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Manti Te’o: The Notre Dame Linebacker Unplugged – Part Three

Nov 28, 2012, 2:07 PM EDT

Manti Te'o as a freshman during the 2009 season. (AP Photo/Michael Conroy)

The following is from a recent feature written by John Walters (’88). We’ll be posting it in segments on the Strong & True blog over the next few days, but you can also check out the full article here.

From the North Shore of the island of Oahu to South Bend, Ind., Manti Te’o cuts an unconventional figure. Here is a Mormon of Polynesian descent attending college at America’s foremost Catholic university. A Hawaii native who chose to attend school six time zones east in northern Indiana. A gentle soul who smashes into ball carriers like a 20-foot wave on the gridiron. A defensive player who is being considered for the Heisman Trophy. Below is a compilation of facts, anecdotes and details on Notre Dame’s No. 5 (the defensive version), who has played a pivotal role in the Irish’s undefeated season.


Former Notre Dame assistant coach Brian Polian took 11 trips in a 15-month span to see Manti Te’o (or watch him play), according to Dennis Dodd of CBS Sports. Each visit would have been roughly a 8,600 mile roundtrip for Polian.

In 2008, Te’o’s senior year at Punahou High School, former Irish head coach Charlie Weis flew to Honolulu during Notre Dame’s bye weekend to watch Te’o play. Because it was a dark period, Weis was unable to have any personal contact with the player who would be named the USA TODAY national Defensive Player of the Year. Weis simply watched Punahou’s game and then boarded a flight back to Chicago.

Of course, lots of institutions were intrigued by Teo’s talent–he stopped counting scholarship offers at 29–but no schools east of the Rocky Mountains appeared to have a viable chance at landing him. Brigham Young was a finalist, as Te’o is a member of the Church of Jesus Christ of Latter Day Saints (Mormon). There is, in fact, a BYU satellite campus (BYU-Hawaii) located in Te’o’s hometown of Laie.

USC appeared to be the favorite for numerous reasons. First, no school had been more successful on the gridiron over the previous half decade. USC happened to be Te’o’s favorite team as a child. No mainland campus, except for UCLA’s, was as readily accessible by air to the islands. And finally, USC had a rich history of talented defensive players of Polynesian descent, from Junior Seau to Troy Polamalu to Rey Maualuga. Each one an All-American, the first an NFL Hall of Famer (and Polamalu will be).

Finally, there was Te’o’s recruiting trip to South Bend on the fourth weekend of November.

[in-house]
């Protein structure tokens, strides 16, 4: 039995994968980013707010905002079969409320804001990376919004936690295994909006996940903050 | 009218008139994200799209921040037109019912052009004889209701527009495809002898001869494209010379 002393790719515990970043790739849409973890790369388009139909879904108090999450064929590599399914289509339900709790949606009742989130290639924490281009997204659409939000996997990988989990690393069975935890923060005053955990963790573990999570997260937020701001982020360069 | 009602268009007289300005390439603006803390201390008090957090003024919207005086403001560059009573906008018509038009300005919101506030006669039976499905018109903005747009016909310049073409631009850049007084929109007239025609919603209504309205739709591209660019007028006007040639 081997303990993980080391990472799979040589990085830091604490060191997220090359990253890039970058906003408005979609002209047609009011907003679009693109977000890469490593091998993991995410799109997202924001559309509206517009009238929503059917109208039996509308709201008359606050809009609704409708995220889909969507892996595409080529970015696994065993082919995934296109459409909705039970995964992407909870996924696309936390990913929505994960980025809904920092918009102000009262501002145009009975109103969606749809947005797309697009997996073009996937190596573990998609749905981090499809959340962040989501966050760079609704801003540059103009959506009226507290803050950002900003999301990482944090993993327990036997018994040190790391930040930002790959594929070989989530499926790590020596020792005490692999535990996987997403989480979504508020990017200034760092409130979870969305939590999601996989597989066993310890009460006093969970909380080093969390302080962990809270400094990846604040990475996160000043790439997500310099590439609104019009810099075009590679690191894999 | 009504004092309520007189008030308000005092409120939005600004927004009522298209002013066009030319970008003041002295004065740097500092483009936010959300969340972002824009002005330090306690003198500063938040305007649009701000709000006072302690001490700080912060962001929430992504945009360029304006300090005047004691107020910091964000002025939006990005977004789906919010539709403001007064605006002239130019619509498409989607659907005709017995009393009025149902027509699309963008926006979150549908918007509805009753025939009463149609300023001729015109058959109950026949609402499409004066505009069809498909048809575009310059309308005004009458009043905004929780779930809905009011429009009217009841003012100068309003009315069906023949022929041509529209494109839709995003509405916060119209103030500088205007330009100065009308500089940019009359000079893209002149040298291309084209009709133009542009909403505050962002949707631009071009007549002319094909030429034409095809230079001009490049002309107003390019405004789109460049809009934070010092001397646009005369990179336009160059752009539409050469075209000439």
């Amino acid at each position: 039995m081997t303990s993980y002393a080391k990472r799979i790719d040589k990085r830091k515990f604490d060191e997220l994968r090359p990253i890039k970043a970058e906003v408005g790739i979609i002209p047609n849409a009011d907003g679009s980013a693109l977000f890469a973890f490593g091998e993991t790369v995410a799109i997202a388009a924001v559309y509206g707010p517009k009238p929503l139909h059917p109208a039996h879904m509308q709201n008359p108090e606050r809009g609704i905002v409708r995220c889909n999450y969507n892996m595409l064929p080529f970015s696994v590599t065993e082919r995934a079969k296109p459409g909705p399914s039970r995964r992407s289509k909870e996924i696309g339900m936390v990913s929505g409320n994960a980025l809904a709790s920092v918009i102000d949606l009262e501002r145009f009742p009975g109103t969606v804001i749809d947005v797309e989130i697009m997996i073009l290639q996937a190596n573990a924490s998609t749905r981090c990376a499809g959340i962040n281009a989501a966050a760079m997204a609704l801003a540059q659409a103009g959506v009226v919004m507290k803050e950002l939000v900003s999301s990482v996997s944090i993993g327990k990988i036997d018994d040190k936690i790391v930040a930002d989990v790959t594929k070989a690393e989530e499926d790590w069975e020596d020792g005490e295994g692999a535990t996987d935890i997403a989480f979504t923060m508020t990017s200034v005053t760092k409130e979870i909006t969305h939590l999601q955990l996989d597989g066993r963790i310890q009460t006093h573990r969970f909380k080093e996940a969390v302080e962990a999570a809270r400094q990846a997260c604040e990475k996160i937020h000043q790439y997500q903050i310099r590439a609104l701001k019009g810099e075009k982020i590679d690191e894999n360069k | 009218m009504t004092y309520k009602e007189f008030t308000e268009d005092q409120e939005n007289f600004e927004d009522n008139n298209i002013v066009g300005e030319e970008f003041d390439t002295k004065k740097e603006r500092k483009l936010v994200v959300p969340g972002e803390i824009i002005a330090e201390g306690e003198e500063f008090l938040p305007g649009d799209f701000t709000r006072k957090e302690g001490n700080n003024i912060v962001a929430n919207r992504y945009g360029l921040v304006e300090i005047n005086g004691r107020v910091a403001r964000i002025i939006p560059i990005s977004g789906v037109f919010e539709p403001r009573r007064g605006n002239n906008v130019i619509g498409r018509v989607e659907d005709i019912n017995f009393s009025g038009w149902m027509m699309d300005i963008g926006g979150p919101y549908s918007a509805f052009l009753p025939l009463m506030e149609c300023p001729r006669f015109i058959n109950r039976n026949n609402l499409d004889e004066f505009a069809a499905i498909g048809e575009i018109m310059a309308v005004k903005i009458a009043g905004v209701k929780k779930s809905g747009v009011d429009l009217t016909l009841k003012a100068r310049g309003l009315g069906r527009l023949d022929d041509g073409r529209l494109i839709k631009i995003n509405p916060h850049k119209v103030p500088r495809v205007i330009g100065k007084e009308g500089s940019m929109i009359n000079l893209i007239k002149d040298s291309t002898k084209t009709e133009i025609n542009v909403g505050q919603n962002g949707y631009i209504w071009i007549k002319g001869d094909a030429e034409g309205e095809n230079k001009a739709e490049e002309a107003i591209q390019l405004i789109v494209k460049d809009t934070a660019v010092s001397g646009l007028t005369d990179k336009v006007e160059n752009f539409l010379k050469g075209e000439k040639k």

On the Friday he arrived, an unseasonably early snowstorm blanketed South Bend, though Manti stepped off the plane in board shorts and flip-flops. The following day, Notre Dame suffered a disappointing defeat, losing to a 2-9 Syracuse team that had fired its coach, Greg Robinson, earlier in the week. The 28-degree weather, conditions so brutal that the visiting recruits watched the second half of the game indoors on TV, only exacerbated the misery of the 24-23 loss.

It was a nadir during a month in which the Irish would play five games and lose four of them.

However, with a 6-6 record the Irish accepted an invitation to the Hawaii Bowl. When Te’o and his parents went to watch Notre Dame practice before the Christmas Eve contest in Honolulu, the entire team lined up to shake his parents’ hands. That, he later said, impressed him.

Freshman Season:

Manti Te’o first entered a collegiate game on Notre Dame’s second defensive series of its 2009 season opener versus Nevada. On third-and-15 for the Wolf Pack, Te’o blitzed the pocket but overran Nevada quarterback Colin Kaepernick (now with the San Francisco 49ers) who headed straight upfield. Te’o chased down Kaepernick from behind and caught him after an 11-yard gain.

After playing, but not starting, his first three games, Te’o was finally installed as a starter versus Purdue. He twice recorded double-digit tackles as a freshman, both against Pacific-10 (at the time) schools: Washington and Stanford (10, both games). In fact, Te’o plays very well against Pac-12 opponents, having reached double-digit tackles six times in his career against them.

John Walters, a 1988 Notre Dame graduate, is originally from Red Bank, N.J. He has worked as a sports writer at The Daily (an iPad publication), Sports Illustrated, NBC Sports and AOL Fanhouse—and is the author of “Notre Dame Golden Moments: 20 Memorable Events That Shaped Notre Dame Football” and “The Same River Twice.” He also assisted Digger Phelps in authoring “Basketball for Dummies.”

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